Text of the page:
Nepal: A fascinating, mystical place

I first traveled to Nepal in September of 2005.  This was one of the two places that set The Fuller Center for Housing on the path to becoming a worldwide housing ministry.  (The other was post-Katrina Shreveport.)  I had been fascinated by that part of the world from my earliest memories, and visiting Kathmandu was a dream come true.

Nepal is a mystical place.  From the moment you land, with Pampas grass fronds waving their greeting, you know that adventure awaits.  Kathmandu is an ancient city with Hindu temples and shrines at every corner.  The Chinese destruction of Tibet has brought many Buddhists into the country, bringing their temples and customs as well.  Visiting Nepal is like stepping back in time.   Way back.

Nepal has changed since my first visit there.  Just ten years ago the civil war with the Maoists was taking lives, the king was on his throne, and any Nepali who converted to Christianity was in violation of constitutional prohibitions.  Today the war is over, the king has been deposed, and new laws allow for religious freedom.  Nepal is a country with one foot in the Middle Ages and the other cautiously stepping into the 21st century.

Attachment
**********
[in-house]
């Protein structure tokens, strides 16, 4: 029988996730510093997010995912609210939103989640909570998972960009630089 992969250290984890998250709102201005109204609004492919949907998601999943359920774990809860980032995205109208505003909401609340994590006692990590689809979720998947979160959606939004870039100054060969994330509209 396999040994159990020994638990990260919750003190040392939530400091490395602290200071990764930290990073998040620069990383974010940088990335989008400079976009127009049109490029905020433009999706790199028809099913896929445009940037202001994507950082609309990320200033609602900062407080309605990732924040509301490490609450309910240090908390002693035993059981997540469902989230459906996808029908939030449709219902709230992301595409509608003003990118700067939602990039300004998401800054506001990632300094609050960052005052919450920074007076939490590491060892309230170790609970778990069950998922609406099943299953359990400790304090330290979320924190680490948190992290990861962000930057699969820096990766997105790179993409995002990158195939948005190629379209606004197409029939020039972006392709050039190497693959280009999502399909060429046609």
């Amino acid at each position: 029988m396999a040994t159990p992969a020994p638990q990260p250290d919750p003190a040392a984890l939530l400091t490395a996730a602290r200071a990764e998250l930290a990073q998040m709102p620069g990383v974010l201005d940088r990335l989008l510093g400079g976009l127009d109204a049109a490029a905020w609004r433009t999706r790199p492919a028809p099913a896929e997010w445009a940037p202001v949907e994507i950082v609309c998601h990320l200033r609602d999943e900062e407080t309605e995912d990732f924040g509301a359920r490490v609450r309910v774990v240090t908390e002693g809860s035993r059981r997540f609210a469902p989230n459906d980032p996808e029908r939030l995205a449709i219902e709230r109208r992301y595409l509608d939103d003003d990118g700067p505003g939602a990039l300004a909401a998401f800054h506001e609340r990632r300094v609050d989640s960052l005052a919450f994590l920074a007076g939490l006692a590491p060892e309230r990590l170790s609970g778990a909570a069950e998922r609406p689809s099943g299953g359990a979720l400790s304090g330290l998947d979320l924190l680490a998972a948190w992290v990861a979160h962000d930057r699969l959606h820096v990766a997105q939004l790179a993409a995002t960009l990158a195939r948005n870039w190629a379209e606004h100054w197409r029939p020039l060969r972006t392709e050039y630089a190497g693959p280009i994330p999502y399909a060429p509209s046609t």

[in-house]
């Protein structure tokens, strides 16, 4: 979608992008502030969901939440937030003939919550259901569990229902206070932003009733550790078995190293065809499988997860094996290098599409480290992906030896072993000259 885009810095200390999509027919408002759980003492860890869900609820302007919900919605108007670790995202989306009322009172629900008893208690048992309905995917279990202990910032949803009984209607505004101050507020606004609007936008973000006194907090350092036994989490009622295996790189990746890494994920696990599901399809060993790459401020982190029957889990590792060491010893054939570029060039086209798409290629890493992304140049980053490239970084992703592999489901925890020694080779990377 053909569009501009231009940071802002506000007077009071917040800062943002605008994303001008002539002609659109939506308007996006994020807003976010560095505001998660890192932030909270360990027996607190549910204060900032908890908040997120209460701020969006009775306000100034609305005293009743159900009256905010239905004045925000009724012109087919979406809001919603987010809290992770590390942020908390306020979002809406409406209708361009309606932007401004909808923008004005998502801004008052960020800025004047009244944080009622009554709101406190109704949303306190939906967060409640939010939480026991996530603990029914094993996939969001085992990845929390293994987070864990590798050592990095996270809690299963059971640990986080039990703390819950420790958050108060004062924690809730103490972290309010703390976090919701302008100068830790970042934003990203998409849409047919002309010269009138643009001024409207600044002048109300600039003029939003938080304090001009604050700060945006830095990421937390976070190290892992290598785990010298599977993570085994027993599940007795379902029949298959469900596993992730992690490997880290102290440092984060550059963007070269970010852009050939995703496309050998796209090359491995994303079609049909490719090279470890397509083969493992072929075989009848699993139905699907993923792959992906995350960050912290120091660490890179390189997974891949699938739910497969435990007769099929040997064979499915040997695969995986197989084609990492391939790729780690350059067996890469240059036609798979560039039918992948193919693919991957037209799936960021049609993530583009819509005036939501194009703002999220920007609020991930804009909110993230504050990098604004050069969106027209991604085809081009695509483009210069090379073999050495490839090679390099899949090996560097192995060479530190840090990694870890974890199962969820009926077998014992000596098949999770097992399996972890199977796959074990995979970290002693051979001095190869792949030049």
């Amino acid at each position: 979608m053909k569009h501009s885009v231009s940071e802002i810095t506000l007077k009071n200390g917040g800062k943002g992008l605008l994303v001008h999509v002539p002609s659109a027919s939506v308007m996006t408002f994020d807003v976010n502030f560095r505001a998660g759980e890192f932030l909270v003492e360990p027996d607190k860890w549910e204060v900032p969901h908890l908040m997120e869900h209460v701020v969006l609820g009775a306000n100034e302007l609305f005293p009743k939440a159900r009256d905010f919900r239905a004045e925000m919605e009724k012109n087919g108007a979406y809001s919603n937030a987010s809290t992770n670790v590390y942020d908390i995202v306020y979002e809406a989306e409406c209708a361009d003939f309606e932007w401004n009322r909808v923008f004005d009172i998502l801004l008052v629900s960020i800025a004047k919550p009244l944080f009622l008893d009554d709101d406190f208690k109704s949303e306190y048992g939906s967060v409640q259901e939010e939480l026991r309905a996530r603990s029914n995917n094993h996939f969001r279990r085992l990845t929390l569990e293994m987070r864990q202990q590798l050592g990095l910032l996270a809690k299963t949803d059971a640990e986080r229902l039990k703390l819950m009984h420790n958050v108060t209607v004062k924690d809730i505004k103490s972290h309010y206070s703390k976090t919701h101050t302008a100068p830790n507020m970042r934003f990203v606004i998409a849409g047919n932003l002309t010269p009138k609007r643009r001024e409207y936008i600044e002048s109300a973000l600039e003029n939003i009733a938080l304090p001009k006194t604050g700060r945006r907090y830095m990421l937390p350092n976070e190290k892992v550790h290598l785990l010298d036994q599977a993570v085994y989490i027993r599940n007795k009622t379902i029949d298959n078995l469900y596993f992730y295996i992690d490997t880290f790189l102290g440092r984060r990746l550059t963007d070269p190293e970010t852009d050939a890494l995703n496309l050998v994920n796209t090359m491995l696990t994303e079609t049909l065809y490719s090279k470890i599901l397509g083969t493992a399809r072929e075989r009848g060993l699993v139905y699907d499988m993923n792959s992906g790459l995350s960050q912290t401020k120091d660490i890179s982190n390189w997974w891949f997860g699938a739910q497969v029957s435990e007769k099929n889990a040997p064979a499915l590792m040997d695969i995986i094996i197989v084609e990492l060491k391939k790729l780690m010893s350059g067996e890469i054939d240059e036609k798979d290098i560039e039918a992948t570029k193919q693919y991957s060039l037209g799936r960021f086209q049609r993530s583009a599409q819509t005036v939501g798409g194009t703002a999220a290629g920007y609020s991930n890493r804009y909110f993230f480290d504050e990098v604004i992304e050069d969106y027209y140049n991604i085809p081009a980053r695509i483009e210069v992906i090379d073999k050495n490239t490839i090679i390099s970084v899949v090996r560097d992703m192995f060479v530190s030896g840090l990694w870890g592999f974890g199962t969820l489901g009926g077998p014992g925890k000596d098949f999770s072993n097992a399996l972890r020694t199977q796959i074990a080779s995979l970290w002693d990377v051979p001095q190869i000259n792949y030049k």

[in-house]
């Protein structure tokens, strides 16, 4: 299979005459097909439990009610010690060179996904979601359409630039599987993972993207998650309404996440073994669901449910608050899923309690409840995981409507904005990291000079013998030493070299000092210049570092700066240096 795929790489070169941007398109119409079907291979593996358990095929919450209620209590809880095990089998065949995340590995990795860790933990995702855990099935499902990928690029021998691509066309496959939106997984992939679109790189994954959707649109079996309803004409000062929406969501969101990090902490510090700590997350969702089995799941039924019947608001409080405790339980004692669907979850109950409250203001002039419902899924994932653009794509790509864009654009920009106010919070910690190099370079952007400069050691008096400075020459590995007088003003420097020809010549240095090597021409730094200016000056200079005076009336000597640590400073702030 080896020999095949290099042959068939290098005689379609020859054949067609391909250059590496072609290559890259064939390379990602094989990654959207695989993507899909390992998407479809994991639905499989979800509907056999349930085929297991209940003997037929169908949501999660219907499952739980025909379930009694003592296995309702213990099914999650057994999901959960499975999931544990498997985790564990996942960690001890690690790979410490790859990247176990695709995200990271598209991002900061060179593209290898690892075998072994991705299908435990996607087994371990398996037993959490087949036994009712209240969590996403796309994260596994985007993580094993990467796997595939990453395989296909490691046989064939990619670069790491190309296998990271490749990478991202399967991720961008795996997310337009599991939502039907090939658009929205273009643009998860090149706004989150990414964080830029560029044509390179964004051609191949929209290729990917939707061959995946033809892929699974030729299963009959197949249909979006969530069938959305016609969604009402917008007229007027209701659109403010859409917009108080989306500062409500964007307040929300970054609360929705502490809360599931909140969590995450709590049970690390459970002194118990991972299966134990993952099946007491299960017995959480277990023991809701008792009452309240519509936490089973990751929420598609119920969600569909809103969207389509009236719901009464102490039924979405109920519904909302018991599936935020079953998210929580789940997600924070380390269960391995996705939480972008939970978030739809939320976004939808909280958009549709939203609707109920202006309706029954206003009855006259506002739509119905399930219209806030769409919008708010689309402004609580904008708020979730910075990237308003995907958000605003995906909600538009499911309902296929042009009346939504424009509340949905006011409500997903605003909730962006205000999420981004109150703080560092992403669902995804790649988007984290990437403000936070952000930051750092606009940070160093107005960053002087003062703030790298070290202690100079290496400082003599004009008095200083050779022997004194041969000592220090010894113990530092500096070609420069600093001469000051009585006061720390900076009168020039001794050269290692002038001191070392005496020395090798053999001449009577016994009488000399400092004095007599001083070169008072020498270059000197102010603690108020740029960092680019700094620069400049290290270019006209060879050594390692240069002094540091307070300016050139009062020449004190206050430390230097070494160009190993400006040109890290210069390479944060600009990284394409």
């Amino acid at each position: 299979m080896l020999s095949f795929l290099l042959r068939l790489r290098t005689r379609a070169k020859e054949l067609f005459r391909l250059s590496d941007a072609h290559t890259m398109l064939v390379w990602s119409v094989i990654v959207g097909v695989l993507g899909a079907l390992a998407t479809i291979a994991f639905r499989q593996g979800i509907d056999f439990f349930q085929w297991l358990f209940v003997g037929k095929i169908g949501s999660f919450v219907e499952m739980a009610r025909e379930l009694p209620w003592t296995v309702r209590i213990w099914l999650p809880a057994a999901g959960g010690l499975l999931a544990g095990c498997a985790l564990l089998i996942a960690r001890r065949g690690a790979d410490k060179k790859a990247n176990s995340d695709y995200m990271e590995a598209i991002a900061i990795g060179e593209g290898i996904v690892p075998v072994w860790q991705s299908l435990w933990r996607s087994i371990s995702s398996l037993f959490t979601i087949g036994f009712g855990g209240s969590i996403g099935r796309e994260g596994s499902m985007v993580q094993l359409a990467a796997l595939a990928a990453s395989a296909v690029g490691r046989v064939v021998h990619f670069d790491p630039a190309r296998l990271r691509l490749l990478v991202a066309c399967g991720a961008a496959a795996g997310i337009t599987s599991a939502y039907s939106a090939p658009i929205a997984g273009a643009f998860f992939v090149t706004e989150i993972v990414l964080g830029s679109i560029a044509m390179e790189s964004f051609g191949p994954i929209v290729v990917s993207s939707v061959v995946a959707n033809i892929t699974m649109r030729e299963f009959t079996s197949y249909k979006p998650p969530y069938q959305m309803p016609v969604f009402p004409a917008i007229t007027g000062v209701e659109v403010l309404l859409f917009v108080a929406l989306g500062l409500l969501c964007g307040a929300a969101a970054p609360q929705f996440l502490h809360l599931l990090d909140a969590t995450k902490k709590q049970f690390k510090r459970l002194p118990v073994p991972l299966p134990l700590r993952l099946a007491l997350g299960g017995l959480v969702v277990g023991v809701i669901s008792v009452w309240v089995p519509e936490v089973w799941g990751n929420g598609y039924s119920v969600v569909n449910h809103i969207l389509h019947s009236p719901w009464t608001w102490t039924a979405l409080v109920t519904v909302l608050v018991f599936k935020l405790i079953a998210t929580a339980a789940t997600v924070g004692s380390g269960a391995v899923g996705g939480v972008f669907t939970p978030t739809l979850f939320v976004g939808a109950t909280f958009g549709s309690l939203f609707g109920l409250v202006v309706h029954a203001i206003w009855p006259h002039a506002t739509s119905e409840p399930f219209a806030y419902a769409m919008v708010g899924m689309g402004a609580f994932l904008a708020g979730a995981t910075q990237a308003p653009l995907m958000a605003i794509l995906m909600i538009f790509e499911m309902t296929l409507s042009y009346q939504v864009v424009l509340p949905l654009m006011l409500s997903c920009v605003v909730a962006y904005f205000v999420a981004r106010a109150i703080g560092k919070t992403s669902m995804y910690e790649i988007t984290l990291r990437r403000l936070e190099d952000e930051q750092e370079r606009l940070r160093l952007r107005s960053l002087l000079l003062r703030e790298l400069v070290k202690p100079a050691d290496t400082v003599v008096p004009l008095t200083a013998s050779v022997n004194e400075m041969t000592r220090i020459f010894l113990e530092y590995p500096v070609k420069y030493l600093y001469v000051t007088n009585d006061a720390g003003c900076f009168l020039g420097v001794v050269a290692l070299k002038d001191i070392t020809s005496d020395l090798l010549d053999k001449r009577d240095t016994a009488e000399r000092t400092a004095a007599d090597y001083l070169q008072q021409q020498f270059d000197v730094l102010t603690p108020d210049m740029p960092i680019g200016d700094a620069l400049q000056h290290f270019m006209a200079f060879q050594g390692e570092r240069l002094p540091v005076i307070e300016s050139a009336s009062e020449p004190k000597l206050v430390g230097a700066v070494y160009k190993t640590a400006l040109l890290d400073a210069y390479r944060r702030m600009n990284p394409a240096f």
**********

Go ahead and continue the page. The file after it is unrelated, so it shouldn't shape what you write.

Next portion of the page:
It is one of the world’s poorest countries.  In the midst of ancient splendor can be found some of the worst housing conditions I’ve encountered.  A quarter of the population lives below the poverty line and the need for decent housing was great before the earthquake struck.  Samuel Tamang, our man on the ground there, reports that up to 90% of the houses in the central hill country have been destroyed.  Trishuli, where we are working now and which was going to be the site of our 1,000th international house next month, is in the heart of the hill country or, as they call it there, the ‘hilly’ country.

Nepal’s march into the modern age has been interrupted.  It will take years to rebuild and The Fuller Center will be front and center getting families into simple, decent homes.  We know that our work can’t begin until the emergency relief efforts are concluded, but we are making plans now to play a significant role in the reconstruction effort.

A problem organizations like ours face is that the work we do comes after the initial reaction, and the tremendous outpouring of generosity that attends it, is past.  That’s why we’re asking our friends and supporters to give to our Disaster Recovery Fund now so work can start as soon as possible, knowing that that could be weeks or months away.  On behalf of those families who will benefit from your kindness, thank you.




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